Spain's deepening recession and soaring unemployment have signalled the end of the country's traditional three-hour siesta, as new laws are brought in to try to boost ailing retail sales.
Spain introduced new laws this month allowing shops of more than 300 square meters to open for 25pc longer a week.
It is hoped that the relaxed rules will encourage retailers to sell during the traditional afternoon break from 2pm to 4pm.
However, many workers say they have been putting in longer hours for some time. “The three-hour lunch no longer exists, and to tell the truth, it did make you rather sleepy,” said bank clerk Melania Duenas, 34. “Nowadays, people get an hour’s break at most, and those who do tend to come to work with tupperware containers.”
Shops, too, are striving to eliminate the three-hour black hole in the afternoon and new government regulations introduced this month will allow shops covering 300 square metres or more to open 90 hours a week rather than 72 previously, in a bid to revive retail sales, which in May were down 4.3pc from the same month last year.
Old rules drawn up to favour religious observance in a traditionally Catholic country are also being relaxed as shops will also be allowed to open on 10 rather than eight Sundays or public holidays a year.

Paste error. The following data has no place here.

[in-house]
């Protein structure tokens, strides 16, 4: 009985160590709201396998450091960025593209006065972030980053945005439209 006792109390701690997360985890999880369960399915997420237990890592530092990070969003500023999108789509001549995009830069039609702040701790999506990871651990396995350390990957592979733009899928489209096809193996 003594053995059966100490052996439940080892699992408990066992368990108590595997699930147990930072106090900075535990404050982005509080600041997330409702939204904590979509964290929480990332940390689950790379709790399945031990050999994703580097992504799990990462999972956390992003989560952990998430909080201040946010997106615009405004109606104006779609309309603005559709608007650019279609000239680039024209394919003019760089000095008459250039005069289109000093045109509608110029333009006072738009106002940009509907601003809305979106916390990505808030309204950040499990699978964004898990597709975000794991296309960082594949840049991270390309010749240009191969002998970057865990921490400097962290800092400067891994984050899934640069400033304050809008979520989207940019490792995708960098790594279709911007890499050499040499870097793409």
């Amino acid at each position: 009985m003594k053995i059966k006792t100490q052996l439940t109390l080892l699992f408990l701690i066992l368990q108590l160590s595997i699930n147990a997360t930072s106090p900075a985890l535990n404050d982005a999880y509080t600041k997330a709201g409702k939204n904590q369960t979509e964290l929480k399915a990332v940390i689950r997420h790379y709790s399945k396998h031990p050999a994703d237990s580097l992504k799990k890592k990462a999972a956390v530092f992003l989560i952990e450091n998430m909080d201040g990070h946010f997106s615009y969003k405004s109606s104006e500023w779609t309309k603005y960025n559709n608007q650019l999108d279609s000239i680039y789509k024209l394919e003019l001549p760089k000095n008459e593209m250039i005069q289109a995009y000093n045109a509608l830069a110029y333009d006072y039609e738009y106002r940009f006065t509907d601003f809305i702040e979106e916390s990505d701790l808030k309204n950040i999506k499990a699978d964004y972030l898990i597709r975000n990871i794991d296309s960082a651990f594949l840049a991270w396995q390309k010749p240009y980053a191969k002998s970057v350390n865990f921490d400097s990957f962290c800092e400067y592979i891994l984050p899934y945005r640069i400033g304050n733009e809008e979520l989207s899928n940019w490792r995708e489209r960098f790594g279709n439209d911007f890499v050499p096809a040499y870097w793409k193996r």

Madrid has led the way in deregulating retail hours in a drive to lure tourists away from beach resorts or seeing the sights in Barcelona and Seville, and the capital’s 75,000 shops may now open all hours, if they wish, regardless of size.
Local authorities estimate the move will generate 20,500 much needed jobs in a country where one in four are currently on the dole, but small retailers and consumer groups have complained corner shops will be go to the wall and force buyers to drive to suburban shopping centres.
“They will destroy the type of shop which supports the social fabric and neighbourliness,” Francisco Cano, of the Madrid Neighbourhood Associations Federation, said. “The authorities don’t think of the elderly, who need them most”.